Homeostatic properties of Lactobacillus jensenii engineered as a live vaginal anti-HIV microbicide
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BMC Microbiology 2013, 13:4 doi:10.1186/1471-2180-13-4Published: 8 January 2013
Vaginal probiotics are investigated as a binary strategy for prevention of bacterial vaginosis and HIV. We applied an innovative experimental model using primary and immortalized human cervical and vaginal epithelial cells to assess the functional properties of Lactobacillus jensenii, a predominant constituent of the healthy vaginal microbiome, engineered to express the HIV-1 entry inhibitor modified cyanovirin-N (mCV-N). In this model bacteria colonize the epithelial cells over a period of 24-72 h. Staurosporine and the Toll-like receptor 2/6 ligand macrophage-activating lipopeptide-2 (MALP-2) serve as positive controls for apoptosis and proinflammatory activation, respectively. In 24-hour intervals, the colonized epithelium is assessed microscopically, supernatants are collected for measurement of soluble immunoinflammatory mediators and production of CV-N, and cells are lysed for assessment of: 1) apoptosis by cleaved versus total caspase-3 assay; 2) NF-κB activation by a luciferase reporter assay; or 3) epithelia-associated colony forming units (CFU) in Brucella agar.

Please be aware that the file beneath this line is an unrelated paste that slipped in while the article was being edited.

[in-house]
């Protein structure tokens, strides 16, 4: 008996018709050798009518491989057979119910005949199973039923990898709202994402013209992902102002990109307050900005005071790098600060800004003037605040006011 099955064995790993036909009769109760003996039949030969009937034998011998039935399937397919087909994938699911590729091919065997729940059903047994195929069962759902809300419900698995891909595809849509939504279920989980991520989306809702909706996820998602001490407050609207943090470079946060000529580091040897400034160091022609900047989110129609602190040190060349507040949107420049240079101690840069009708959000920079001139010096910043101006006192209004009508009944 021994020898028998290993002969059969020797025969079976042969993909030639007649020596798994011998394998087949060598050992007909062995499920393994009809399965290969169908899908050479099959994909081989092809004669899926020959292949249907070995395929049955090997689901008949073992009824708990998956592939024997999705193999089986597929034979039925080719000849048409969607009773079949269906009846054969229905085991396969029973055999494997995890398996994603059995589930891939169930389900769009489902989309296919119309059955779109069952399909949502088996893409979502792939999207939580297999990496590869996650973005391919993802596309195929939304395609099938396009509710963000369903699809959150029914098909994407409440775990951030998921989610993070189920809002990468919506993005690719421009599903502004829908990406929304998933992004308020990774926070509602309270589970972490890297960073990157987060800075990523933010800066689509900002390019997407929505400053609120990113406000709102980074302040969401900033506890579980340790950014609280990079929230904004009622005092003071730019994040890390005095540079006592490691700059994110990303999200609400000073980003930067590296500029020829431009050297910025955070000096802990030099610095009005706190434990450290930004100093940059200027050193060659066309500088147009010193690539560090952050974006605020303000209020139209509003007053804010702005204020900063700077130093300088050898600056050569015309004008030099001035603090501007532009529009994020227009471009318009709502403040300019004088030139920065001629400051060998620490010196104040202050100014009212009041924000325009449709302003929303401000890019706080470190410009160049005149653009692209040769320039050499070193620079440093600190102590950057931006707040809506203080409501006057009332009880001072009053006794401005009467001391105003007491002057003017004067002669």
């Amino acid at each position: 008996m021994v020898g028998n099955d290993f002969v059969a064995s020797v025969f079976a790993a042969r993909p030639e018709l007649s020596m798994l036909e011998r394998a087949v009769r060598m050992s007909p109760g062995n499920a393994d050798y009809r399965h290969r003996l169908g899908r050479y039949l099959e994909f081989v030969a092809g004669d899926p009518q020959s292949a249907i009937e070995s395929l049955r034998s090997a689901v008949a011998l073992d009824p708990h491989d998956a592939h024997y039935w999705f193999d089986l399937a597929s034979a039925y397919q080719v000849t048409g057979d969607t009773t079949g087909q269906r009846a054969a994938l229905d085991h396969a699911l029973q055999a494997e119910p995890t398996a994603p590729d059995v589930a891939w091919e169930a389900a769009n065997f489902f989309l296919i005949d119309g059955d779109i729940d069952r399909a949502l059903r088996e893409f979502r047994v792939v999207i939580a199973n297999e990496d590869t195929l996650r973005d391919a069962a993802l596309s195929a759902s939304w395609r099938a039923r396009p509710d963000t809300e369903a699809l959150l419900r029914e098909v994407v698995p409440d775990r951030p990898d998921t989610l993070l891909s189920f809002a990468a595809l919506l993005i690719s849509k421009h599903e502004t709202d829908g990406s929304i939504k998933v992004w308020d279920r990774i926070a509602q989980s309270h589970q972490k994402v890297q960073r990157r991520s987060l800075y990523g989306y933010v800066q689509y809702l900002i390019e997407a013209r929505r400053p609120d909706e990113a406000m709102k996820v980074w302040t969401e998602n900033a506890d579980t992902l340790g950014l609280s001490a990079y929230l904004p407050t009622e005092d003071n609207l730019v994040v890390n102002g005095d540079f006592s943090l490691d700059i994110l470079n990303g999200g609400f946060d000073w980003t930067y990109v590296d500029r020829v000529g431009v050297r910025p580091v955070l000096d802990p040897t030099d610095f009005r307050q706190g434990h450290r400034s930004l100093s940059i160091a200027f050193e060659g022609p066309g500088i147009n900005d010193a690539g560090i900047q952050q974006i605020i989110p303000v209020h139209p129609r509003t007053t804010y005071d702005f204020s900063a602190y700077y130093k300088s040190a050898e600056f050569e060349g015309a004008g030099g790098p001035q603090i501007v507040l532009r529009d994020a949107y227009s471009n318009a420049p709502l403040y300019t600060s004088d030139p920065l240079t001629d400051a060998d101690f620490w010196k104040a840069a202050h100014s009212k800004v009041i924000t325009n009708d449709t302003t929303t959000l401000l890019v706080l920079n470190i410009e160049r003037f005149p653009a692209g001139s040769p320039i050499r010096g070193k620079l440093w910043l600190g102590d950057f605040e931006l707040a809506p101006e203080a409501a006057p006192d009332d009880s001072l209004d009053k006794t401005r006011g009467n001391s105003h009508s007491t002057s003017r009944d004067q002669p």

Wild type (WT) L. jensenii 1153 consistently colonized cervical and vaginal cells in the absence of epithelial damage and apoptosis. The bioengineered derivatives expressing mCV-N or control plasmids showed the same stable colonization pattern, which was reproducible between technologists and bacterial batches (CFU coefficient of variation <10% within and between experiments and epithelial cell types). MALP-2 activated NF-κB and caused fold-increased levels of proinflammatory mediators with clinically established significance in the cervicovaginal environment (IL-1α, IL-1β, IL-6, TNF-α, IL-8, RANTES, MIP-3α, and ICAM-1), measured by a multiplex electrochemiluminescence assay. At the same time levels of protective anti-inflammatory mediators interleukin 1 receptor antagonist (IL-1RA) and secretory leukocyte protease inhibitor (SLPI), both measured by ELISA, remained constant (IL-1RA) or moderately increased (SLPI). Similarly to MALP-2, colonization by L. jensenii WT activated NF-κB; however, unlike the synthetic TLR2/6 ligand, the live microorganisms did not induce significant changes in the secreted levels across all inflammation-associated proteins. The mCV-N production and function were confirmed by western blot and a HIV-1 gp120 binding assay, respectively. The bioengineered lactobacilli expressed mCV-N with anti-HIV activity preserved in the epithelial cell context and caused no significant immunoinflammatory changes as compared to the WT L. jensenii.
These results highlight the translational value of the colonization model and justify further clinical investigation of the homeostatic and anti-HIV effectiveness of the L. jensenii derivates.